Ofgem chief executive Jonathan Brearley revealed his latest estimate for the price cap as he gave evidence to MPs on the Business Committee
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Struggling Britons were today warned they face another near-50 per cent hike in energy prices in October – as Boris Johnson held a crisis Cabinet on the cost of living. 

Ofgem chief executive Jonathan Brearley revealed his latest estimate for the price cap as he gave evidence to MPs on the Business Committee.

He said that although the figures were ‘uncertain’, the situation has deteriorated and the expectation for the new level was £2,800 for a typical family – compared to £1,972 at the moment. Before April it was just £1,277.

The grim message will heap pressure on the PM to announce more help for families struggling to get by as inflation spirals.   

However, ministers still appear to be squabbling over whether to impose a windfall tax on the surging profits of energy firms, amid Tory calls for immediate tax cuts.

Chancellor Rishi Sunak has said he is waiting for the situation on energy bills to become clearer before taking action – a condition that might now have been fulfilled. However, No11 sources said he is still ‘working through policy options’ and stressed that October is five months away.     

There are claims today that Mr Sunak is drawing up a levy that would target renewable electricity generators as well as oil and gas producers to increase the revenue raised. 

Meanwhile, the Treasury and Downing Street have struck different stances over the idea of restoring the £20-a-week uplift to Universal Credit. No10 insisted yesterday that nothing is off the table, while Chief Secretary Simon Clarke dismissed the prospect. 

Official figures today showed the government tax take soaring 12 per cent year-on-year.

The Treasury raked in £50.2billion in April – £5.5billion higher than the same month last year after the national insurance hike came in.

The data also showed the cost of the £150 council tax rebate trumpeted by Mr Sunak previously has already been clawed back from other local government spending.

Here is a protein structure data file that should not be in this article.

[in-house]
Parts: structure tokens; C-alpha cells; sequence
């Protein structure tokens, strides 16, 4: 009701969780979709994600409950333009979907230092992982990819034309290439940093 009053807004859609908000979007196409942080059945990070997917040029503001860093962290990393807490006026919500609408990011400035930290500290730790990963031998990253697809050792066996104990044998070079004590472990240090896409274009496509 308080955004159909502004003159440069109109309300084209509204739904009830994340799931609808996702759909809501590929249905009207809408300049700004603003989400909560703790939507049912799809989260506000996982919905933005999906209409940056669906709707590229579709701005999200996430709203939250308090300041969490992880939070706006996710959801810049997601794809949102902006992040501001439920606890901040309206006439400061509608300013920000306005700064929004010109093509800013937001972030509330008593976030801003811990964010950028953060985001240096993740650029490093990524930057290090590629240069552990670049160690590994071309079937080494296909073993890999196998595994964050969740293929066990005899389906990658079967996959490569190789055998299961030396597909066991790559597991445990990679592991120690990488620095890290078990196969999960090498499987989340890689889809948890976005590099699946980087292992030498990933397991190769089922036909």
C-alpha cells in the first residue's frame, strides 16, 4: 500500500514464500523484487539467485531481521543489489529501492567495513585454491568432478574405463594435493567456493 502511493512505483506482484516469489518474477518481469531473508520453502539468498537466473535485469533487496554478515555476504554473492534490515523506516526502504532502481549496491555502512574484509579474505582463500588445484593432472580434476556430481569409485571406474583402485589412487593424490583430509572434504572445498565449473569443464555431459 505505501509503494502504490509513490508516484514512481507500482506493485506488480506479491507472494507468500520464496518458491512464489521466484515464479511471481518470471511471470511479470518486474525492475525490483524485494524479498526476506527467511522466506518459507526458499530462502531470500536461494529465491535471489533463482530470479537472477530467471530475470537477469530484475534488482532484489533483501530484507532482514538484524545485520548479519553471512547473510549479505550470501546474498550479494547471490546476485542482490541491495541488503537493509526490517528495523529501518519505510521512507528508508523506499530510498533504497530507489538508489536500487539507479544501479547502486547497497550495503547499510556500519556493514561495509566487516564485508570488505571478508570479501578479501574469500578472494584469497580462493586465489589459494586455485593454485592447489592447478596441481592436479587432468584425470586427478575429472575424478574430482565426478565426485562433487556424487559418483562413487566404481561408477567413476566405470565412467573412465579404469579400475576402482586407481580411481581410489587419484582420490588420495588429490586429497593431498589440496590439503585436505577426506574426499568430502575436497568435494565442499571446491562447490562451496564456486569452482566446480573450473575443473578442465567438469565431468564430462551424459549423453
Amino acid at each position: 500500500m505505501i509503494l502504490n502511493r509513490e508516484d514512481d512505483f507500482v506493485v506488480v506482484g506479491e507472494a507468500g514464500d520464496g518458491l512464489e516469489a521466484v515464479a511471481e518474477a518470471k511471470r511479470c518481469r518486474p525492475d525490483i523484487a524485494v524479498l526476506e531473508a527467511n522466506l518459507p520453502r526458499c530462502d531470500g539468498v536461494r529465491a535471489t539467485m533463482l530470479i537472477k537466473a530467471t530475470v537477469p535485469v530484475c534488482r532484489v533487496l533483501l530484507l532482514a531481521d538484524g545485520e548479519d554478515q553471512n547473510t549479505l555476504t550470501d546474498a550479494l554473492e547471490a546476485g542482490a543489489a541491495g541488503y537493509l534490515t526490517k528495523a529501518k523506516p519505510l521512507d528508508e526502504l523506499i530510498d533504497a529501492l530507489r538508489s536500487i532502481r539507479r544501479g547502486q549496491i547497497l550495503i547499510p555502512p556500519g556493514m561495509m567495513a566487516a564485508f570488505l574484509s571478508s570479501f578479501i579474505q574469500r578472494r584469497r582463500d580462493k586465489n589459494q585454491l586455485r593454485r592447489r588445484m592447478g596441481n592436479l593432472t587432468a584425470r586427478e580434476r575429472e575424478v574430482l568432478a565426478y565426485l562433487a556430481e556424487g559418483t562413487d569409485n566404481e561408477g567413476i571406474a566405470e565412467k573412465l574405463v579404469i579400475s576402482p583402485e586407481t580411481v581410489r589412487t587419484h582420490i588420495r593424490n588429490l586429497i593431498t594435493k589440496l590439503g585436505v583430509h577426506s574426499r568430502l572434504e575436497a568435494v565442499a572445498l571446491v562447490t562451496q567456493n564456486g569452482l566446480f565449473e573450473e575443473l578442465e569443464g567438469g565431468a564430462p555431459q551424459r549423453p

Mr Brearley told MPs: ‘I am afraid to say conditions have worsened in the global gas market since Russia’s invasion of Ukraine. Gas prices are higher and highly volatile. At times they have now reached over 10 times their normal level

‘I know this is a very distressing time for customers but I do need to be clear with this committee, with customers and with the government about the likely price implications for October.

‘Therefore later today I will be writing to the Chancellor to give him our latest estimates of the price cap uplift.

‘This is uncertain, we are only part way through the price cap window, but we are expecting a price cap in October in the region of £2,800.’

Ofgem chief executive Jonathan Brearley revealed his latest estimate for the price cap as he gave evidence to MPs on the Business Committee

Ofgem chief executive Jonathan Brearley revealed his latest estimate for the price cap as he gave evidence to MPs on the Business Committee

The grim message will heap pressure on the PM (pictured holding Cabinet today) to announce more help for families struggling to get by as inflation spirals

The grim message will heap pressure on the PM (pictured holding Cabinet today) to announce more help for families struggling to get by as inflation spirals

The Treasury raked in £50.2billion in taxes in April - £5.5billion higher than the same month last year after the national insurance hike came in

The Treasury raked in £50.2billion in taxes in April – £5.5billion higher than the same month last year after the national insurance hike came in

Mr Johnson was flanked by civil service chief Simon Case (left) and Rishi Sunak (right) as he held Cabinet today

Mr Johnson was flanked by civil service chief Simon Case (left) and Rishi Sunak (right) as he held Cabinet today

Giving evidence to the same committee afterwards, Business Secretary Kwasi Kwarteng said bill payers had to ‘wait and see’ what extra help would be on offer to cope with rising energy costs.

‘Both the Prime Minister and the Chancellor have said that there will be further announcements in respect of giving assistance to people,’ he told MPs.

He told the Business, Energy and Industrial Strategy Committee that £9.1 billion had already been allocated to help with rising bills. But faced with the prospect of the price cap rising to £2,800, Mr Kwarteng was pressed on what more could be offered.